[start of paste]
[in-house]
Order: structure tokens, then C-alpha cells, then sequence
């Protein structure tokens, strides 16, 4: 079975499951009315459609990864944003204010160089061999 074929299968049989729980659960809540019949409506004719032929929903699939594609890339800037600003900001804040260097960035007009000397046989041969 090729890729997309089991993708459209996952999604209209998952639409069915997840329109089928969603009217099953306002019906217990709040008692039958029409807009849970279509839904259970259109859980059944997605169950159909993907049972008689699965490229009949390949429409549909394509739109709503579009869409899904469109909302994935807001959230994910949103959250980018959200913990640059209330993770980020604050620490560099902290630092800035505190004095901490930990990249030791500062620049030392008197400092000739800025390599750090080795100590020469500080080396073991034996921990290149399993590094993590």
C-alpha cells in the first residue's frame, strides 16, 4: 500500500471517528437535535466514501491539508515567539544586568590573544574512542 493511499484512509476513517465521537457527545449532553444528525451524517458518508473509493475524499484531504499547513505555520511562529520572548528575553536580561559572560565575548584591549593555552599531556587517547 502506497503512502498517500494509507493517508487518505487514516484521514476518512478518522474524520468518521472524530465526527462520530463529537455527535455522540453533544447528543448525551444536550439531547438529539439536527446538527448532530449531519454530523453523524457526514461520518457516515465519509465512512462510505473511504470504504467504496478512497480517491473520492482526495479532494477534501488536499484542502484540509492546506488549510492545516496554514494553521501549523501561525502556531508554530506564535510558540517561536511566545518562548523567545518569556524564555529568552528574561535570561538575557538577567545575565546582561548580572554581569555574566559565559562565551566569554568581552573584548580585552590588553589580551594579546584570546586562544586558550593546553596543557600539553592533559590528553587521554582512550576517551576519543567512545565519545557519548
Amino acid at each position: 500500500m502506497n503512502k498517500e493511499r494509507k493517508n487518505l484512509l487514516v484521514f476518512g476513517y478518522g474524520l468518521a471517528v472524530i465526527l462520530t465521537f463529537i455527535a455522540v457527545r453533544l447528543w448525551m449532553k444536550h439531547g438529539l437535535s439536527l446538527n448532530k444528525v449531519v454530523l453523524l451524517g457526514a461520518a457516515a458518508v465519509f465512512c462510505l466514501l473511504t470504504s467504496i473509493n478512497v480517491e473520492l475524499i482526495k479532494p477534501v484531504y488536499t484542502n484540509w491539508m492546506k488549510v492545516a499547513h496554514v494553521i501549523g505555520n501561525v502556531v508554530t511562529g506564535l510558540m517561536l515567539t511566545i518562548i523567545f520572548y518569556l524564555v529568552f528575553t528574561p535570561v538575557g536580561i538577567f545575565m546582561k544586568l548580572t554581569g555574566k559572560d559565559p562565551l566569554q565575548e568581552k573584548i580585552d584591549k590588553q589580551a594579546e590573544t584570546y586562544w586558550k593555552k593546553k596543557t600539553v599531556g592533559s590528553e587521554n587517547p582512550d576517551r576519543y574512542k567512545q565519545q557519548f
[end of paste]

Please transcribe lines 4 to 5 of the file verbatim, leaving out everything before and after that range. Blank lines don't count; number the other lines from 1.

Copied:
C-alpha cells in the first residue's frame, strides 16, 4: 500500500471517528437535535466514501491539508515567539544586568590573544574512542 493511499484512509476513517465521537457527545449532553444528525451524517458518508473509493475524499484531504499547513505555520511562529520572548528575553536580561559572560565575548584591549593555552599531556587517547 502506497503512502498517500494509507493517508487518505487514516484521514476518512478518522474524520468518521472524530465526527462520530463529537455527535455522540453533544447528543448525551444536550439531547438529539439536527446538527448532530449531519454530523453523524457526514461520518457516515465519509465512512462510505473511504470504504467504496478512497480517491473520492482526495479532494477534501488536499484542502484540509492546506488549510492545516496554514494553521501549523501561525502556531508554530506564535510558540517561536511566545518562548523567545518569556524564555529568552528574561535570561538575557538577567545575565546582561548580572554581569555574566559565559562565551566569554568581552573584548580585552590588553589580551594579546584570546586562544586558550593546553596543557600539553592533559590528553587521554582512550576517551576519543567512545565519545557519548
Amino acid at each position: 500500500m502506497n503512502k498517500e493511499r494509507k493517508n487518505l484512509l487514516v484521514f476518512g476513517y478518522g474524520l468518521a471517528v472524530i465526527l462520530t465521537f463529537i455527535a455522540v457527545r453533544l447528543w448525551m449532553k444536550h439531547g438529539l437535535s439536527l446538527n448532530k444528525v449531519v454530523l453523524l451524517g457526514a461520518a457516515a458518508v465519509f465512512c462510505l466514501l473511504t470504504s467504496i473509493n478512497v480517491e473520492l475524499i482526495k479532494p477534501v484531504y488536499t484542502n484540509w491539508m492546506k488549510v492545516a499547513h496554514v494553521i501549523g505555520n501561525v502556531v508554530t511562529g506564535l510558540m517561536l515567539t511566545i518562548i523567545f520572548y518569556l524564555v529568552f528575553t528574561p535570561v538575557g536580561i538577567f545575565m546582561k544586568l548580572t554581569g555574566k559572560d559565559p562565551l566569554q565575548e568581552k573584548i580585552d584591549k590588553q589580551a594579546e590573544t584570546y586562544w586558550k593555552k593546553k596543557t600539553v599531556g592533559s590528553e587521554n587517547p582512550d576517551r576519543y574512542k567512545q565519545q557519548f